The eleven essays included in this collective volume examine a range of textual genres produced by Christians and Muslims throughout the Mediterranean, including materials from the Corpus Islamolatinum, Christian propaganda and polemical works targeting Muslims and Jews, Inquisition records, and Christian and Muslim sermons. Despite the diversity of the works under consideration and the variety of methodological and disciplinary approaches employed in their analysis, the volume is bound together by the common goals of exploring the propaganda strategies premodern authors deployed for specific aims, be it the unification of religious, cultural, and political groups through discourses of self-representation, or the invention of the political, cultural, religious, or gendered other. Many of the essays offer critical re-readings of works that are obscure or have never been studied, while others shed new light on the cultural and textual interactions between Christians, Muslims and Jews.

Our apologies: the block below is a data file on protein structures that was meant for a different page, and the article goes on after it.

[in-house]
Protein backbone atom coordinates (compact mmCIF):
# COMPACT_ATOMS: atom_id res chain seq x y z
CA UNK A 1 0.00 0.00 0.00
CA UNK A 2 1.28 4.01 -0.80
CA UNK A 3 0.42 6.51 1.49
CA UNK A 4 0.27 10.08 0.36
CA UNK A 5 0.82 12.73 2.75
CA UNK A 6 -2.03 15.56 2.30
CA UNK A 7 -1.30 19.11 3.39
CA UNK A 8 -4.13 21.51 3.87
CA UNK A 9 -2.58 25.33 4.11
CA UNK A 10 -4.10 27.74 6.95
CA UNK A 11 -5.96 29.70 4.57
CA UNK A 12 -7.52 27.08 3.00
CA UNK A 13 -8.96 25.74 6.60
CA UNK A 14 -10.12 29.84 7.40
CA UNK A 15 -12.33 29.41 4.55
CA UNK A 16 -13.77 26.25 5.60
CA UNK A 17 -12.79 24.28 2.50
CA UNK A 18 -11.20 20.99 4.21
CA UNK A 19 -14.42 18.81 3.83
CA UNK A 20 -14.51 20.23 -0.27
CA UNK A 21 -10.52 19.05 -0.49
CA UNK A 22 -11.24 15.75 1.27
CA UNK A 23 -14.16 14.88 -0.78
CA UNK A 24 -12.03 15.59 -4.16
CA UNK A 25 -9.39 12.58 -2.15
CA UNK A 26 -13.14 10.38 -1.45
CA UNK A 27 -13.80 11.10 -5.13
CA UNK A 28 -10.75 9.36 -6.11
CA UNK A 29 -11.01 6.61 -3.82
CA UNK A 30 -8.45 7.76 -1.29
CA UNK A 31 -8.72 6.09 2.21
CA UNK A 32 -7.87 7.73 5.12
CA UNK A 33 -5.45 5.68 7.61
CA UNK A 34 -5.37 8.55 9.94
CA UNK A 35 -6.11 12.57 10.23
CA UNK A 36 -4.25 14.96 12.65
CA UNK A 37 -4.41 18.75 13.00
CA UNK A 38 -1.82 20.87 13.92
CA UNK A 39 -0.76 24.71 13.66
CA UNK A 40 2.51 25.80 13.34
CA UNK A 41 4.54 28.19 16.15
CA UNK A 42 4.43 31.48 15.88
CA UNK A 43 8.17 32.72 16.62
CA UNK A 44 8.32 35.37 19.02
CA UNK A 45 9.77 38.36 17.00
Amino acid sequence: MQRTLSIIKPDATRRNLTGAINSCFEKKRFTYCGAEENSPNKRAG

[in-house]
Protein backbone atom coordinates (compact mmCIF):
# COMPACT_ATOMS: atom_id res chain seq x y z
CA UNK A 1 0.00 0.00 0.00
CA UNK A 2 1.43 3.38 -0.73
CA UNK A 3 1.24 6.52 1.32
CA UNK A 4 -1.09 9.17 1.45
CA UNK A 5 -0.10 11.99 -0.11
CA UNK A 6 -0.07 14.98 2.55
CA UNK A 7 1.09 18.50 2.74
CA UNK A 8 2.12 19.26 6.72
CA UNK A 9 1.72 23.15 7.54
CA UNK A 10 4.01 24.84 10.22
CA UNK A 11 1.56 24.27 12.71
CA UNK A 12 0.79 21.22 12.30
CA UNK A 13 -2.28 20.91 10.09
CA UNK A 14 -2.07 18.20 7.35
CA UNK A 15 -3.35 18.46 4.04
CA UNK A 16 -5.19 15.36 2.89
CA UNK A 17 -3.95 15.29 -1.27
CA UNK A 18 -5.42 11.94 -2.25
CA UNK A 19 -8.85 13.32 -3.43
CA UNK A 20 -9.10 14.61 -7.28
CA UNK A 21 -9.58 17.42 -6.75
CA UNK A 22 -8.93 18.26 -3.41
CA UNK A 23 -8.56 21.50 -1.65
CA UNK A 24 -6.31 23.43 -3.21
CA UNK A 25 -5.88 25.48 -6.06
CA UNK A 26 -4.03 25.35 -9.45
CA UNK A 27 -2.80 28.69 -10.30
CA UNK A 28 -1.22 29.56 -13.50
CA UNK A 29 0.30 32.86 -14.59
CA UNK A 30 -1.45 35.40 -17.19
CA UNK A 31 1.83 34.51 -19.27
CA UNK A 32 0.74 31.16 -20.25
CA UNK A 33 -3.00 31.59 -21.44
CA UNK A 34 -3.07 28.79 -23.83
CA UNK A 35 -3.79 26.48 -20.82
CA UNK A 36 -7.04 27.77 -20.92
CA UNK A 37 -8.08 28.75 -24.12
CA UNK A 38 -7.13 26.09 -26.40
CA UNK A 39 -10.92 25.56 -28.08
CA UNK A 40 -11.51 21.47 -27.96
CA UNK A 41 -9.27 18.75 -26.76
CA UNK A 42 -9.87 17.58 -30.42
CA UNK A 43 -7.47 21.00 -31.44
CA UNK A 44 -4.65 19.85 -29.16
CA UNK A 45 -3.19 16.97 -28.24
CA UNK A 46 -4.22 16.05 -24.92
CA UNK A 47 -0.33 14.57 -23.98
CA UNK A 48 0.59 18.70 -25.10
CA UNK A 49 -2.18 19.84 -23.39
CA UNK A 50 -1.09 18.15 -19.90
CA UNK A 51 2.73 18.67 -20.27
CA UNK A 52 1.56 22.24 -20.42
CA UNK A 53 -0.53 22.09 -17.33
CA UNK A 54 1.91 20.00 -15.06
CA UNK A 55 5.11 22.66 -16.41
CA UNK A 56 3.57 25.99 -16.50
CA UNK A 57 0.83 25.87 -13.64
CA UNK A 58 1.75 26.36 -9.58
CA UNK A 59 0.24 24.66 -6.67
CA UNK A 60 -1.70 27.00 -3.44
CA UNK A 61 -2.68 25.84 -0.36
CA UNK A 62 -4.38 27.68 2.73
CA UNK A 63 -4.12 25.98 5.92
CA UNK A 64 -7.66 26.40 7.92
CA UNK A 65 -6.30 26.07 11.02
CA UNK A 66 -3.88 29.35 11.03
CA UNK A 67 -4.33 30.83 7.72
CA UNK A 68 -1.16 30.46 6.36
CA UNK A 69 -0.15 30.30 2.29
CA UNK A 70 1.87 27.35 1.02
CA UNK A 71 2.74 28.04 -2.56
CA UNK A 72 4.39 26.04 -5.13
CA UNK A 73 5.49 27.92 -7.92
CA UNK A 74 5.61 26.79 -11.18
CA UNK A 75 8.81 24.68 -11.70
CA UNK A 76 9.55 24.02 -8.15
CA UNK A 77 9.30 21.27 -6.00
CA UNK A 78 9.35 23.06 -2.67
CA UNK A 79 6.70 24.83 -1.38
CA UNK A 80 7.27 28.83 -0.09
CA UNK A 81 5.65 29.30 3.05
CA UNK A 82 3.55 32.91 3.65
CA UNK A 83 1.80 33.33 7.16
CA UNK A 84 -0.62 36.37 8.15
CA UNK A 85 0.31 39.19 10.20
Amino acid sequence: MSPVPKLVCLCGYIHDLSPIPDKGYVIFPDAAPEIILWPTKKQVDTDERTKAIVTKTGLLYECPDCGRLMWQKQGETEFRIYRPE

The volume is divided into four sections, the first of which is comprised of three chapters on the Corpus Islamolatinum that furnish new evidence showing the important role this “encyclopedia” played in spreading knowledge about Islam and contributing to the creation of propaganda and polemics against Islam among European intellectual circles. The chapters in section two offer novel interpretations of the hermeneutical strategies underlying the composition of polemical works such as the lives of Muhammad and Pedro de la Cavalleria’s Zelus Christi. The essays in section three identify some common hermeneutical strategies in the use of anti-Jewish and anti-Islamic arguments to polemicize against religious others or edify Christians and illuminate intertextual relations between authors and genres (disputatio and praedicatio). Finally, section four introduces the gender perspective: the genered nature of the accusations of Judaizing in the analysis of the transcripts of the inquisitorial court of three sisters who were tried in Barcelona in 1496, on the one hand, and two studies that explore the constructions of identities and gender relations reflected in various Islamic sources from opposite ends of the Mediterranean. They offer glimpses of women as subject (s) and as object (s) of preaching and show how such texts can reify or subvert traditional binary gender roles.